“Baseball taught me that life’s a journey and that the beginning of that journey is more fun than the ultimate goal,” said Stan, age 91, who is enjoying retirement. “Things worked out for the best after my playing career ended. I was fortunate to get a good job where I worked for 40 years. I was blessed with a great wife, four wonderful children and 12 grandchildren. I couldn’t be any happier.”
This biography was reviewed by Darren Gibson, Rory Costello, and Mike Eisenbath and fact-checked by Terry Bohn.
Photo credit: Cleveland Indians Photo Pack, 1955.
In addition to the sources mentioned below, the author also interviewed Stan Pawloski, his uncle, in person on June 16, 1999. Additional information came from Pawloski’s player file at the National Baseball Hall of Fame and Library and Baseball-Reference.com.
1 William C. Kashatus, Diamonds in the Coalfields: 21 Remarkable Baseball Players, Managers, and Umpires from Northeast Pennsylvania, Jefferson, North Carolina: McFarland & Company (2002): 1-2.
2 “Walter Pawloski,” 1920 United States Federal Census.
3 “Obituary: Mrs. Ann Pawloski Dies at Hospital,” Wilkes-Barre (Pennsylvania) Times Leader, August 24, 1938: 14.
4 “Obituary: Walter Pawloski,” Wilkes-Barre Times Leader, July 19, 1971: 25.
5 “Obituary: Mrs. Ann Pawloski.”
6 “Obituary: Pauline A. Pawloski,” Wilkes-Barre Times Leader, February 9, 2001: 8.
7 Stan Pawloski, interview, Philadelphia, Pennsylvania, June 16, 1999. Unless otherwise indicated, all quotations attributed to Pawloski come from this interview.
8 “1948 Wyoming Valley All-Scholastic Football Team,” Wilkes-Barre Sunday Independent, December 12, 1948: 19.
9 “Wyoming Valley 1949 All-Scholastic Squad,” Wilkes-Barre Sunday Independent, March 25, 1949: 21.
10 Jim Riley, “Pawloski Selects Professional Baseball Instead of College,” Stroudsburg (Pennsylvania) Daily Record, July 12, 1949: 13.
11 Kashatus: 26, 38.
12 Kashatus: 25-28.
13 “1948 Glen Lyon Condors Scorebook,” Papers of John Dada Kashatus, Manager and Sponsor.
14 “Pawloski to go to Pittsburgh U,” Wilkes-Barre Times Leader, December 18, 1948: 5.
15 Riley, “Pawloski Selects Professional Baseball Instead of College.”
16 “Pawloski Joins Cleveland Farm Team,” Wilkes-Barre Times Leader, June 27, 1949: 8.
17 “Pawloski Tabbed a Future Star,” Wilkes-Barre Times Leader, July 19, 1949: 13.
18 “Pawloski Day to be Noted,” Stroudsburg Daily Record, August 22, 1949: 12. “Varhely Hurls Deciding Win Over Lebanon,” Stroudsburg Daily Record, August 22, 1949: 12.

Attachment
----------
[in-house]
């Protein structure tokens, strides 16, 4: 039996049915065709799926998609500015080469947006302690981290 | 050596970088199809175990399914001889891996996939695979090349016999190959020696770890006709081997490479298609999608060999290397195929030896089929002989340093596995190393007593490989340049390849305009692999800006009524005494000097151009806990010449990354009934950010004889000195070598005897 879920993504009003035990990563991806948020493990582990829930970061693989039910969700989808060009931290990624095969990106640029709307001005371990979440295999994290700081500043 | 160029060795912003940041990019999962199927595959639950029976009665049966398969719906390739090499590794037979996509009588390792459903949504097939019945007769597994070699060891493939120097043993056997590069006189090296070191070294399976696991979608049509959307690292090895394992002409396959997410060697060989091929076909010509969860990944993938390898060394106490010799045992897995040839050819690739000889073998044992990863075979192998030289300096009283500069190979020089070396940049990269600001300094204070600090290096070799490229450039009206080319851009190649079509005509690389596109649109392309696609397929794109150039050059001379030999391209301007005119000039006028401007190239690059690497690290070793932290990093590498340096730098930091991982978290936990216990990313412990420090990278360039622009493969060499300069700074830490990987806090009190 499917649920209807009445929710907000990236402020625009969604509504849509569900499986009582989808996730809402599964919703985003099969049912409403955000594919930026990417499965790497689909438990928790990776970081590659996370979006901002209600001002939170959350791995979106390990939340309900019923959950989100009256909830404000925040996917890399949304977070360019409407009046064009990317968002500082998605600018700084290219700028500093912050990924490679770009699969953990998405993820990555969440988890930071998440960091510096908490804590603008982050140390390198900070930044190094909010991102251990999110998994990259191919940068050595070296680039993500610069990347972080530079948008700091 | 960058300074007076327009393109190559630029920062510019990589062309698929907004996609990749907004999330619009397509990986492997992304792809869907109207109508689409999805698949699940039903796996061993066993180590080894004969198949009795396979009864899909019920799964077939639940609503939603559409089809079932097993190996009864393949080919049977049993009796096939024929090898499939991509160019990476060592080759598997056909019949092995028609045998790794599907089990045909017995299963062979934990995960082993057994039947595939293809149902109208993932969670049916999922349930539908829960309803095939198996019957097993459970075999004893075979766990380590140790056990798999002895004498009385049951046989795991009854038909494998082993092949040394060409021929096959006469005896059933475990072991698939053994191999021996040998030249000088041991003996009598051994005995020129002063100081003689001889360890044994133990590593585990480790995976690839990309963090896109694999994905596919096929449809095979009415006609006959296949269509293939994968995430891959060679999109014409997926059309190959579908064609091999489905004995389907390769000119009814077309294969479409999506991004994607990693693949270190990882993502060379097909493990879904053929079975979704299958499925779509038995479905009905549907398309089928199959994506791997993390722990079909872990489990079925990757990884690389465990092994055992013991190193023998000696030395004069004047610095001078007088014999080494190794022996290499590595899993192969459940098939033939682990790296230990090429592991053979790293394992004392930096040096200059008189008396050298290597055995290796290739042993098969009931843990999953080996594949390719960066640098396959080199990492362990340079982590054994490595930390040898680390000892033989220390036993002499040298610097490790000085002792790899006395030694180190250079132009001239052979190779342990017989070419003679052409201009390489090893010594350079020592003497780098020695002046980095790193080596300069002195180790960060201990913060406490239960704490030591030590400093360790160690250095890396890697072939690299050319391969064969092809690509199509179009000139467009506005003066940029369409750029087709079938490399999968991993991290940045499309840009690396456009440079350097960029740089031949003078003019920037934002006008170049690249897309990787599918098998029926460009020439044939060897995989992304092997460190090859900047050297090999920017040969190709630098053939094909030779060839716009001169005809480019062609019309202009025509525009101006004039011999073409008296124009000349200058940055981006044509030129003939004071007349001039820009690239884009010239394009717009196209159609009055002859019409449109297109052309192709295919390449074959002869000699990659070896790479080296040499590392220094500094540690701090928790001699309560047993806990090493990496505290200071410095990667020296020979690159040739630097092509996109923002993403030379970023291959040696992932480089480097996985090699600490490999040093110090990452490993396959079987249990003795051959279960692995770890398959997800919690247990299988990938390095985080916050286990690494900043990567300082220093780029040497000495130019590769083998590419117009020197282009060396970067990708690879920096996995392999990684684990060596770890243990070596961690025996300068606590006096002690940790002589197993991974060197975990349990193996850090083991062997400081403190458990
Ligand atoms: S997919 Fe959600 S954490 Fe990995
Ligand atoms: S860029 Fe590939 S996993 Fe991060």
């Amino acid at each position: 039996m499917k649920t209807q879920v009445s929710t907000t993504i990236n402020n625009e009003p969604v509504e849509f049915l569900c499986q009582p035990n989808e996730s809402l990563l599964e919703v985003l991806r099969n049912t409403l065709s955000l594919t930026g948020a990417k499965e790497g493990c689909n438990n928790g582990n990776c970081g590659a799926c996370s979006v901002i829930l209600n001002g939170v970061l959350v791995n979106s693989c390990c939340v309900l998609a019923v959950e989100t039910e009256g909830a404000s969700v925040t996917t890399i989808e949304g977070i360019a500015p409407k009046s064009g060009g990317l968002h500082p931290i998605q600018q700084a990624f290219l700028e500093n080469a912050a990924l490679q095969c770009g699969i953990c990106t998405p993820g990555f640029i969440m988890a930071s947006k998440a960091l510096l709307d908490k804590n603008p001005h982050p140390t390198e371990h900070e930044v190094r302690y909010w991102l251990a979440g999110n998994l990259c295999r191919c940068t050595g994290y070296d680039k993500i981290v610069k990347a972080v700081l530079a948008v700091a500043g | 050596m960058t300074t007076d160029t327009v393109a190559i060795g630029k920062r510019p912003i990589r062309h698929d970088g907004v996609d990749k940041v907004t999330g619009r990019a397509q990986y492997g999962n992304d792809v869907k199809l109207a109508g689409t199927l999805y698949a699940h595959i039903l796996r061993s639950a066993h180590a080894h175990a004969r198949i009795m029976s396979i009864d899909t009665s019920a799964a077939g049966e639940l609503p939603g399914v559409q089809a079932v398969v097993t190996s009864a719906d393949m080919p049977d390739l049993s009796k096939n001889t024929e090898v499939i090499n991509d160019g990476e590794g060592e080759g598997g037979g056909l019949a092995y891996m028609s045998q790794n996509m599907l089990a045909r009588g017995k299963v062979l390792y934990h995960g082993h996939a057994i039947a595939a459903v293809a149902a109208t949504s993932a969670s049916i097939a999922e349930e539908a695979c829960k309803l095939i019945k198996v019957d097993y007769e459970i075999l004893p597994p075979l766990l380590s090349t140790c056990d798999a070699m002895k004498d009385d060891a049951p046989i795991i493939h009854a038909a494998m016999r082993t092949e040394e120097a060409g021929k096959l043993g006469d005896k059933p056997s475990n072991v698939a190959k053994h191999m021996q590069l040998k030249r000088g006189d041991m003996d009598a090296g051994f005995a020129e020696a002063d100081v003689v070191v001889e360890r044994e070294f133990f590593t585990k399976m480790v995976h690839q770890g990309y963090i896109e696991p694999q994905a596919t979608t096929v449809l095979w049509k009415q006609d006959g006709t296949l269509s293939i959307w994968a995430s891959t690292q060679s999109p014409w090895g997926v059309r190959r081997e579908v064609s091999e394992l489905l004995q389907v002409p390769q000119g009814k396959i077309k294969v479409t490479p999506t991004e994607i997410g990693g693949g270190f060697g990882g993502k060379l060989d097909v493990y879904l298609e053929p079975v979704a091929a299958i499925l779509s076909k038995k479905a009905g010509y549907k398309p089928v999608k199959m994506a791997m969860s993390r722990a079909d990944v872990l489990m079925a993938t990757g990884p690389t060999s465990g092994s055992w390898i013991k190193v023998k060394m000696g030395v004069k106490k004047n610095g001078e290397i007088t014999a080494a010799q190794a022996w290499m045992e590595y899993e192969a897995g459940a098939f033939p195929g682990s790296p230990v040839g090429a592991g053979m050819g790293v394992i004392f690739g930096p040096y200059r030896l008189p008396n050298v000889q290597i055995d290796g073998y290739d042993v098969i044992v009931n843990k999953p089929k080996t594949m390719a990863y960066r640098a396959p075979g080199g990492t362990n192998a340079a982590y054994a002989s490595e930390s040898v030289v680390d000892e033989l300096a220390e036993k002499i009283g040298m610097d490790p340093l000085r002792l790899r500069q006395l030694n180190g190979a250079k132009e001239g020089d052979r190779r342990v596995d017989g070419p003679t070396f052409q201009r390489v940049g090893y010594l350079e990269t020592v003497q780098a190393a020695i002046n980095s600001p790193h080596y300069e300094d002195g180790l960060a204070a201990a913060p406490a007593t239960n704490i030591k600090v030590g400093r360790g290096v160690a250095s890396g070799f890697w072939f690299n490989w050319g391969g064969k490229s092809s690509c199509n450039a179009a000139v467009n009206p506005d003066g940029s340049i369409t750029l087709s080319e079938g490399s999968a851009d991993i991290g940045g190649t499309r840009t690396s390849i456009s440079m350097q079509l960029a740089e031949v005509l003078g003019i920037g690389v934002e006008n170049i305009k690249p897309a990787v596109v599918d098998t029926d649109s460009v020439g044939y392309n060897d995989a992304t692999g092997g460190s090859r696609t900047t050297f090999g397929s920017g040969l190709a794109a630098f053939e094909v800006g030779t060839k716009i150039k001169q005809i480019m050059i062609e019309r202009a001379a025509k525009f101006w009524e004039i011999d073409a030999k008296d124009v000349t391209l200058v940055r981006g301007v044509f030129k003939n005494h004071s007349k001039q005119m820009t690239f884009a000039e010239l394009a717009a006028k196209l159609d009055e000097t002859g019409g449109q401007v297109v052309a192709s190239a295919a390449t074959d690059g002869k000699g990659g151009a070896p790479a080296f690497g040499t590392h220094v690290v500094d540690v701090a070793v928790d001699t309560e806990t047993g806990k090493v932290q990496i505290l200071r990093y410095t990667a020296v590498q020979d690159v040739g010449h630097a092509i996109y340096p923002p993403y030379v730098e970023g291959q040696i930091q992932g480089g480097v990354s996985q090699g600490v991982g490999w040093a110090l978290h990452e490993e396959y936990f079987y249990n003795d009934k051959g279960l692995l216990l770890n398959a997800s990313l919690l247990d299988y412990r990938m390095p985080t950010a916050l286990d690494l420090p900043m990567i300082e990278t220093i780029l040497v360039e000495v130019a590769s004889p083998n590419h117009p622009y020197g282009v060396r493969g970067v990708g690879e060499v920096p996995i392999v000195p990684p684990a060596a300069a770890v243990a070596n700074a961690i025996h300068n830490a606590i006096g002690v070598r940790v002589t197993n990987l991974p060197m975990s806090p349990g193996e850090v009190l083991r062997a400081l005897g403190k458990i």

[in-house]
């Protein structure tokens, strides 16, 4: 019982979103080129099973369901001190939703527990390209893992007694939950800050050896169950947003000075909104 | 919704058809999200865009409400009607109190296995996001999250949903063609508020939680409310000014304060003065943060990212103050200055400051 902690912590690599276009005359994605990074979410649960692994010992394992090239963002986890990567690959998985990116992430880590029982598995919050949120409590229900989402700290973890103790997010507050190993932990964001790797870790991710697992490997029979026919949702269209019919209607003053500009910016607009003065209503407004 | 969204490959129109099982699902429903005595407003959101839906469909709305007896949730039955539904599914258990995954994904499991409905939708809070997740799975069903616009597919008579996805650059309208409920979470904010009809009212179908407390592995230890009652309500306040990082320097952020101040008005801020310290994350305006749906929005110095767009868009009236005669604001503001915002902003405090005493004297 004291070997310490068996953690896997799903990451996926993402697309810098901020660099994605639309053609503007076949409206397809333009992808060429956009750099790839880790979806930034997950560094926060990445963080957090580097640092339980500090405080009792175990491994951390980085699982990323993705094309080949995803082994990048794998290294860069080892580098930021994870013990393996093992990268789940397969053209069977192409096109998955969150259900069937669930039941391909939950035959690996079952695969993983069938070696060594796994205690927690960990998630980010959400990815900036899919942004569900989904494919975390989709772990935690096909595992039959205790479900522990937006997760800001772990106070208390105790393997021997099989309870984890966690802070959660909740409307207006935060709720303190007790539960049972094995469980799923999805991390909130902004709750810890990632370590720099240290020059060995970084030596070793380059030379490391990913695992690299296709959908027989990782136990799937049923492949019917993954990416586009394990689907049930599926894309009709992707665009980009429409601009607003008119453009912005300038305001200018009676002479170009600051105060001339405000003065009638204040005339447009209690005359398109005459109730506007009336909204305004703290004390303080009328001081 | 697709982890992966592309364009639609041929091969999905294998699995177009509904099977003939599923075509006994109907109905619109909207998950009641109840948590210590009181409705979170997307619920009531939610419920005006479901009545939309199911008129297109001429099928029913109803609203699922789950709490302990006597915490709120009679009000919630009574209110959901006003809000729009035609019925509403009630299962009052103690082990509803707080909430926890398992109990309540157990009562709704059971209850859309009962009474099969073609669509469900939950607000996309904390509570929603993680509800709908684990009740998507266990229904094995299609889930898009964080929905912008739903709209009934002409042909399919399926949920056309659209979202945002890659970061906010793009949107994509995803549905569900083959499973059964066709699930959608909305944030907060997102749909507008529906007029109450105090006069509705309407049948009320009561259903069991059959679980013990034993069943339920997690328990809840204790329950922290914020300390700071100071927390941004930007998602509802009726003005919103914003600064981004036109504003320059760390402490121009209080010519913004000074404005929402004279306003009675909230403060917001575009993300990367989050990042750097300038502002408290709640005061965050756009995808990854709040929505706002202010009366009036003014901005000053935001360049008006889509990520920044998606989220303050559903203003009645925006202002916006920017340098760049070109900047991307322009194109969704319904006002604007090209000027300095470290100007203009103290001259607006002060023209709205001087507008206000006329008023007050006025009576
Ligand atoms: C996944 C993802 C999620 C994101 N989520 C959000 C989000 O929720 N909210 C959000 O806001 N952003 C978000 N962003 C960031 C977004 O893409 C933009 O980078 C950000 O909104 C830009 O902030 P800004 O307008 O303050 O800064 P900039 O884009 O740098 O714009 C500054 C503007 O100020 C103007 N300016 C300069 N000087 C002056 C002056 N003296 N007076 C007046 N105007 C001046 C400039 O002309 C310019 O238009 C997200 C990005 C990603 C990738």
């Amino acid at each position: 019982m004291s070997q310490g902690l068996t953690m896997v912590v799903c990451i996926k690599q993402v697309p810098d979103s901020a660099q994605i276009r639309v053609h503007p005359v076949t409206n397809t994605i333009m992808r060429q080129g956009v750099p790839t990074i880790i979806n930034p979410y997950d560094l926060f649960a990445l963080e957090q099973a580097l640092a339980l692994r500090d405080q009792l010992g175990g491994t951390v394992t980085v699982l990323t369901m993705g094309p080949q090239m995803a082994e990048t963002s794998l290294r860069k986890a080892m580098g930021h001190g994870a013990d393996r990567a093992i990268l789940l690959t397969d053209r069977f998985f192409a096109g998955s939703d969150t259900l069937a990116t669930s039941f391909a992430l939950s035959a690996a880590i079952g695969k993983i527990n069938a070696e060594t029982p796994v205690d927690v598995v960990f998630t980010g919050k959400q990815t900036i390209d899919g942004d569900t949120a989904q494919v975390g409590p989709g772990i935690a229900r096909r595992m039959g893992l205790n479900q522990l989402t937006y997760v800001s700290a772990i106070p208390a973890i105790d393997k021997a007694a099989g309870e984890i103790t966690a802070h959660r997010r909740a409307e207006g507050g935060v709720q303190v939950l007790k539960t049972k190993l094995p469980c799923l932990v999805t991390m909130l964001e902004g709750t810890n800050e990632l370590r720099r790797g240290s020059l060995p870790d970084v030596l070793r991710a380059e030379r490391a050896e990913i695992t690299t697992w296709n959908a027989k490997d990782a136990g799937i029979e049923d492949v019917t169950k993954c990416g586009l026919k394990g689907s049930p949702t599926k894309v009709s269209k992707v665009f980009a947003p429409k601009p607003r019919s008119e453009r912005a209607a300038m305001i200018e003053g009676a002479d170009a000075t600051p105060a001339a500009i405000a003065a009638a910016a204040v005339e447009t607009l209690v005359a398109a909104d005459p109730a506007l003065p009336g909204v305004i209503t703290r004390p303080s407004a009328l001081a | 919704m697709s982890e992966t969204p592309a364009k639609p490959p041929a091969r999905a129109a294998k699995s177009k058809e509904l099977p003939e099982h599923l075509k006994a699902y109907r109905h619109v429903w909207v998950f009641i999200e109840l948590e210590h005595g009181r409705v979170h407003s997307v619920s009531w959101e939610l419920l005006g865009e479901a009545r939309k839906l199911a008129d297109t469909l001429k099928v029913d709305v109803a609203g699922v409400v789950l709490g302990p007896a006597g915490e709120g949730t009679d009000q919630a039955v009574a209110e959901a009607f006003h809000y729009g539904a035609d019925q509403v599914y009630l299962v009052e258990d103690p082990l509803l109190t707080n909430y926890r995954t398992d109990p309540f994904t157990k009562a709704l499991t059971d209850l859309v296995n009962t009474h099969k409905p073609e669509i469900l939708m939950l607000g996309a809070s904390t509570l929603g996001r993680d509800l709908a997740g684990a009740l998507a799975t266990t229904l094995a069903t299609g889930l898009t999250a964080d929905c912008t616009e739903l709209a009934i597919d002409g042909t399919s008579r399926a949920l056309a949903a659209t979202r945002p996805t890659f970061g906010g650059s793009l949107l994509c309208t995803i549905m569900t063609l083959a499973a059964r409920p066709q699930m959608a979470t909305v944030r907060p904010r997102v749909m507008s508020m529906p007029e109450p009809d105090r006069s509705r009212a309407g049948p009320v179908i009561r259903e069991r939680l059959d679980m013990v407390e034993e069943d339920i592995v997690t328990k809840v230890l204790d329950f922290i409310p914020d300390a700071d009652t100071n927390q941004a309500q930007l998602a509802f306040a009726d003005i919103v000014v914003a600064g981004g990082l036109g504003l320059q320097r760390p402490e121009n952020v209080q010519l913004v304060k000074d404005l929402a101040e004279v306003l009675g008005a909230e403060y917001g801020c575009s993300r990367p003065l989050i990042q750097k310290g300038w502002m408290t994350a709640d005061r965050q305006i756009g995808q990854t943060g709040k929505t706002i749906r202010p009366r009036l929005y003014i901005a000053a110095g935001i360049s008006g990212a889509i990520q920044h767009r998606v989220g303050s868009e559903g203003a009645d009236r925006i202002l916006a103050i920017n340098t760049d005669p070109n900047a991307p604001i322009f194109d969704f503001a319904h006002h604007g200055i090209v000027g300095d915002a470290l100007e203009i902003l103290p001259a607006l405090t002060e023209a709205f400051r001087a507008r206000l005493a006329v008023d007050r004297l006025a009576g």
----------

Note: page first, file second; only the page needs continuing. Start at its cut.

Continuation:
19 Bob Kurland, “Stan’s Booming Bat, Educated Glove Leading Him to Cleveland,” Fort Lee Traveler (Petersburg, Virginia), June 4, 1954: 12.
20 “Pawloski’s .467 Average Leads Three-I,” Cedar Rapids (Iowa) Gazette, May 6, 1951: 53.
21 Gus Schrader, “Indians Lose, 11-8; Azamar Tests Davenport Tonight,” Cedar Rapids Gazette, May 19, 1951: 4.
22 “Pawloski in Lead Again,” Cedar Rapids Gazette, June 24, 1951: 39.
23 “Coleman, Pawloski on Three-I All-Star Team,” Cedar Rapids Gazette, September 2, 1951: 4-1.
25 “Four Reading Players Named on Eastern Managers’ Team,” Reading (Pennsylvania) Times, September 5, 1952: 28.
26 Joe Altobelli, phone interview, Rochester, New York, July 10, 2001.
27 Kurland, “Stan’s Booming Bat, Educated Glove.”
28 Kurland, “Stan’s Booming Bat, Educated Glove.”
29 Lester Koelling, “Pawloski ‘Move’ Helps Pad Lead to 10 Games,” Indianapolis News, June 30, 1954: 33.
30 “Cleveland Calls Pawloski Up,” Progress Index (Petersburg, Virginia), June 15, 1954: 12.
31 “Agreement between Stanley Pawloski and the Cleveland Baseball Club,” January 15, 1955. Online at MemorabiliaExpert.com. Retrieved, May 20, 2023.
32 “Boone, Miller Spark Tigers,” Wilkes-Barre Times Leader, September 26, 1955: 13.
33 “Student Hopes to Gain Post with Cleveland’s Ball Club,” Temple University News, January 15, 1956: 12.
34 “The Runner Was Safe!” Arizona Daily Star, March 21, 1956: 25.
35 Al Rosen, phone interview, Rancho Mirage, California. April 3, 2001.
36 Rocky Colavito, phone interview, Reading, Pennsylvania, June 10, 2000.
37 Max Greenwald, “Hank Aguirre, Stan Pawloski Lead Triumph,” Indianapolis Star, April 1, 1956: 45. Lester Koelling, “New Job Suits Stan Fine,” Indianapolis News, April 2, 1956: 17.
38 Lester Koelling, “Omaha and Sun to Help Tribe Open Season,” Indianapolis News, April 16, 1956: 28.
39 Lester Koelling, “Stan’s Eyes Good Enough for Homer,” Indianapolis News, May 30, 1956: 33.
40 Lester Koelling, “Tribesmen Climax Fantastic Drive With 7th AA Pennant,” Indianapolis News, September 6, 1956: 43.
41 “Tribe Swings Swap with San Diego,” News-Item, (Fort Myers, Florida), October 18, 1956: 11.
42 “Pesky Orders Extra bat work,” Birmingham (Alabama) News, June 4, 1957: 13.